Not the mother-in-law's fault

While Ashley Cole claims that his mother-in-law's presence put a strain on his marriage, Henry Green describes how he lives in happy harmony with his.

I may have to break off suddenly while I am writing this. I have got a lot to say about the presence of mothers-in-law in the matrimonial home (which Ashley Cole is now feebly and implausibly blaming for the breakdown of his marriage to Cheryl). But, at any moment, my own mother-in-law could knock at the door and wander into this room to ask if I would like a cup of tea and a slice of her wondrous, home-made, fruited bran loaf. Then she'd see what's on my screen. I'd rather she found me looking at internet porn.

Like Ashley and Cheryl, my wife and I (and our children) live with my mother-in-law. Unlike the Coles, however, our domestic ménage did not come into being because the mother-in-law moved in after the husband had been up to no good. She came with our active and enthusiastic agreement when, after six years of widowhood, she finally decided to sell the house that had been the family home. Then she put a substantial sum into our property and paid for an extension to be converted into a self-contained flat.

We all share the definite intention that this should be her last home, and that she should be with us to the end. This extremely happy arrangement, which everybody greatly enjoys, is very unlikely to be the root cause if our marriage should ever fail. In fact, it's one of the elements that bind my wife and me indissolubly together. I certainly couldn't face the horror of having to explain to my mother-in-law that I had broken my marriage vows, as Ashley so sordidly has. Ritual disembowelment would be more desirable.

According to friends, Ashley now says that he and his wife "haven't had room to breathe", and he complained that his mother-in-law "took her daughter's side in everything".

"We couldn't even have a proper row," he said.

Those shortcomings do not arise in our set-up. My mother-in-law's flat is attached to our house but consists of entirely separate rooms. She is more like an immediate neighbour than a presence in our house. If she takes her daughter's side in everything, then they keep it to themselves. I have never heard her views on our relationship, and I am pretty certain that she will never have heard us have a row – primarily because she is as deaf as a doorpost. Or perhaps she is just pretending for diplomatic reasons.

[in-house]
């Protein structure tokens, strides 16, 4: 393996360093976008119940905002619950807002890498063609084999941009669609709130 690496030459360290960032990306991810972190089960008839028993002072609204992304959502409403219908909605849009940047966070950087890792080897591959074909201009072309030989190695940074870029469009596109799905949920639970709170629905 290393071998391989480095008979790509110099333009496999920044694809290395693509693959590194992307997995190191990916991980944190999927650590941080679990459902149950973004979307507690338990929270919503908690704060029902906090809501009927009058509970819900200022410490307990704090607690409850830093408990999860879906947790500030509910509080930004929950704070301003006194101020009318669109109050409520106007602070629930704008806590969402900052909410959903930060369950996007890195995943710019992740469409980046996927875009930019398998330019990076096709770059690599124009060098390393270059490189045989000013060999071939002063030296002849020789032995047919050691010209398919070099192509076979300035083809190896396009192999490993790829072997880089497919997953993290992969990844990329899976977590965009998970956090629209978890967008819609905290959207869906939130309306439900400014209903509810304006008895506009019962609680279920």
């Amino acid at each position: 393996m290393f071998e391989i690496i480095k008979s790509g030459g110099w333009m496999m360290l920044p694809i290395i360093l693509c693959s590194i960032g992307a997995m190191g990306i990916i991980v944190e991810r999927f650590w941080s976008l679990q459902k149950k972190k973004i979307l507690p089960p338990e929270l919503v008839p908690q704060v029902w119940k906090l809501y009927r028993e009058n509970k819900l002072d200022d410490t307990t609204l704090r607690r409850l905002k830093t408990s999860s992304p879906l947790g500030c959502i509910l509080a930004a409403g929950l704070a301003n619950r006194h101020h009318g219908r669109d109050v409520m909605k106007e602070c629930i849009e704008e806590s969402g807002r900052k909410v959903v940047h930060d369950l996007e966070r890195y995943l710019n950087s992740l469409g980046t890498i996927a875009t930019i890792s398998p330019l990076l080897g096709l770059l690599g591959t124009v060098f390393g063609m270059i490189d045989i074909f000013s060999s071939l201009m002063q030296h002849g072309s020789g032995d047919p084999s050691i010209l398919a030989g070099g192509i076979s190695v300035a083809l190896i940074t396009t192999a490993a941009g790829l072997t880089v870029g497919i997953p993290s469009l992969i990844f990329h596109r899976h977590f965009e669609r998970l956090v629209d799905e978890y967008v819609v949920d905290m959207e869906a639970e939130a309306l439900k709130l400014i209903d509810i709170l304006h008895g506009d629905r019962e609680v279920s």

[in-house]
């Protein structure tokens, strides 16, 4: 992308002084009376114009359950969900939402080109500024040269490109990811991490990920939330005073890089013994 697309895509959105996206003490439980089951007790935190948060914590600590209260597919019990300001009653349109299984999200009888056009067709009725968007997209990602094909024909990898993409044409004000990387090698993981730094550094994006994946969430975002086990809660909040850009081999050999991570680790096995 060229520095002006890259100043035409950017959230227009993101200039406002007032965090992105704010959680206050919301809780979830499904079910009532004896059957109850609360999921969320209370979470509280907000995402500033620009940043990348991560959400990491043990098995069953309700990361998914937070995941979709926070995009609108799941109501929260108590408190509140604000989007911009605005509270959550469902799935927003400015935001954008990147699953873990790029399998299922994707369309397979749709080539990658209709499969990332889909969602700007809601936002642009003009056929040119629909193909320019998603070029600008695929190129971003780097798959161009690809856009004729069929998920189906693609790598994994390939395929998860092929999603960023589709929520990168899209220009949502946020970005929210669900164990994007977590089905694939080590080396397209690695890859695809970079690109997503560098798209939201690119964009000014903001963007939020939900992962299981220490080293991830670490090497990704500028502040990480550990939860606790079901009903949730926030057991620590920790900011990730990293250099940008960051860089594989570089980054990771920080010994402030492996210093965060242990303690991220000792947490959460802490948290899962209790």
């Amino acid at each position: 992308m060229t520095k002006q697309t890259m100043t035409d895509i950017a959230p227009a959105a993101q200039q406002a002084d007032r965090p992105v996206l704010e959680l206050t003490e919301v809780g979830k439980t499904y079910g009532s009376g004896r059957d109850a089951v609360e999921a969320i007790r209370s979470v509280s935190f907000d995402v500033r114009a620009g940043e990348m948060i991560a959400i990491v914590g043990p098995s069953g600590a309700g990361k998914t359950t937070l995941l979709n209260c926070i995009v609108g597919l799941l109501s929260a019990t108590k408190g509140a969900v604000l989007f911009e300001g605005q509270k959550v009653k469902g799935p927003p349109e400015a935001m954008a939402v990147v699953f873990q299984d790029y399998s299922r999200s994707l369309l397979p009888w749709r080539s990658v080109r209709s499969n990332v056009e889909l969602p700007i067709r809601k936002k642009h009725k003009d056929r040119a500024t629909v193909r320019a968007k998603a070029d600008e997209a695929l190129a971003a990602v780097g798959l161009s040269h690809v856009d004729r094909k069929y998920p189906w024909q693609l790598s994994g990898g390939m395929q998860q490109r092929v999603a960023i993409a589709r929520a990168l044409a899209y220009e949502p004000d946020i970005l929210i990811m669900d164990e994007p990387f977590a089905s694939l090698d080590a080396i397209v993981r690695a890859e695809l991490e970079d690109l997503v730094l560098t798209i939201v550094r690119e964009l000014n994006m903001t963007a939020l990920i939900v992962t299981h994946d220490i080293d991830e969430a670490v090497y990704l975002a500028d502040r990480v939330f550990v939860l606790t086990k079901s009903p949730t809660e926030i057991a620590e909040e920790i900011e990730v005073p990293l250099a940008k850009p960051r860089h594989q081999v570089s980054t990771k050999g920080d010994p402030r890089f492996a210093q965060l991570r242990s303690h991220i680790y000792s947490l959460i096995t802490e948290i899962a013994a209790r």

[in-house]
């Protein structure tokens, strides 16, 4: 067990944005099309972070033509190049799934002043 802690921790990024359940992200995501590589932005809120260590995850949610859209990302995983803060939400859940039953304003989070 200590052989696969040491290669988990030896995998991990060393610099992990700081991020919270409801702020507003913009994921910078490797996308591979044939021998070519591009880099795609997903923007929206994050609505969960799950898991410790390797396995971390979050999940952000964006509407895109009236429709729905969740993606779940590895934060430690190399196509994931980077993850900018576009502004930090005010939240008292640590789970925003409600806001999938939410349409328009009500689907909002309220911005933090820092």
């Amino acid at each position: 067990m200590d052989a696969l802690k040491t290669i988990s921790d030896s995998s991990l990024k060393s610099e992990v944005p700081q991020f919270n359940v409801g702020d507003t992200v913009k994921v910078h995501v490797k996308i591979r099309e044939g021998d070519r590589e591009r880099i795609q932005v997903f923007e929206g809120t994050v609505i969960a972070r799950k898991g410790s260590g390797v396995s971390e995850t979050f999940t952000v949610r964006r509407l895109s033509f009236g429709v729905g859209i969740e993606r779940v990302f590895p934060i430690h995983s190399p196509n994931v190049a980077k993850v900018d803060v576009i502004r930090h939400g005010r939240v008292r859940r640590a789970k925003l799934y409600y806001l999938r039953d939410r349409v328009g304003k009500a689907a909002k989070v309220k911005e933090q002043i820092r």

Apparently, Ashley is now complaining that his mother-in-law's presence in their (nine-bedroom) marital home put a crimp in the Coles' sex life. Cheryl would stay up watching television with her mother while he went to bed. "It's a bit of a passion killer having your mother-in-law in the house," he said. Is this actually what he felt? My own experience is nearer to the opposite. It fractionally heightens the pleasure for me to think that my mother-in-law might come wandering through from her apartment on one of those rare occasions when we've got the house to ourselves without our children. I rather relish the sideways look she sometimes gives me, as if to say "I do, as a matter of fact, fully understand what you are doing with my daughter". And I feel quite proud of the fact that, from time to time, she is completely right.

Surely all parents like that their children are enjoying the pleasures of married life, and want nothing more than to keep out of the way and let them get on with it? We don't know why Joan Callaghan, Cheryl's diminutive mother (known as "the pocket rocket") thought it might help her daughter's marriage if she moved into the Coles' house but keeping the couple from coupling certainly won't have been among her intentions.

In any case, before he goes off and marries again and acquires yet another mother-in-law, Ashley should learn from the old joke about the two High Court judges dozing in armchairs in their club after dinner. One asks the other: "What do you regard as a reasonable penalty for bigamy?" And the other peers over his spectacles and hems and haws for a second before answering: "It's two mothers-in-law, isn't it?"

(C) The Telegraph Group London 2010

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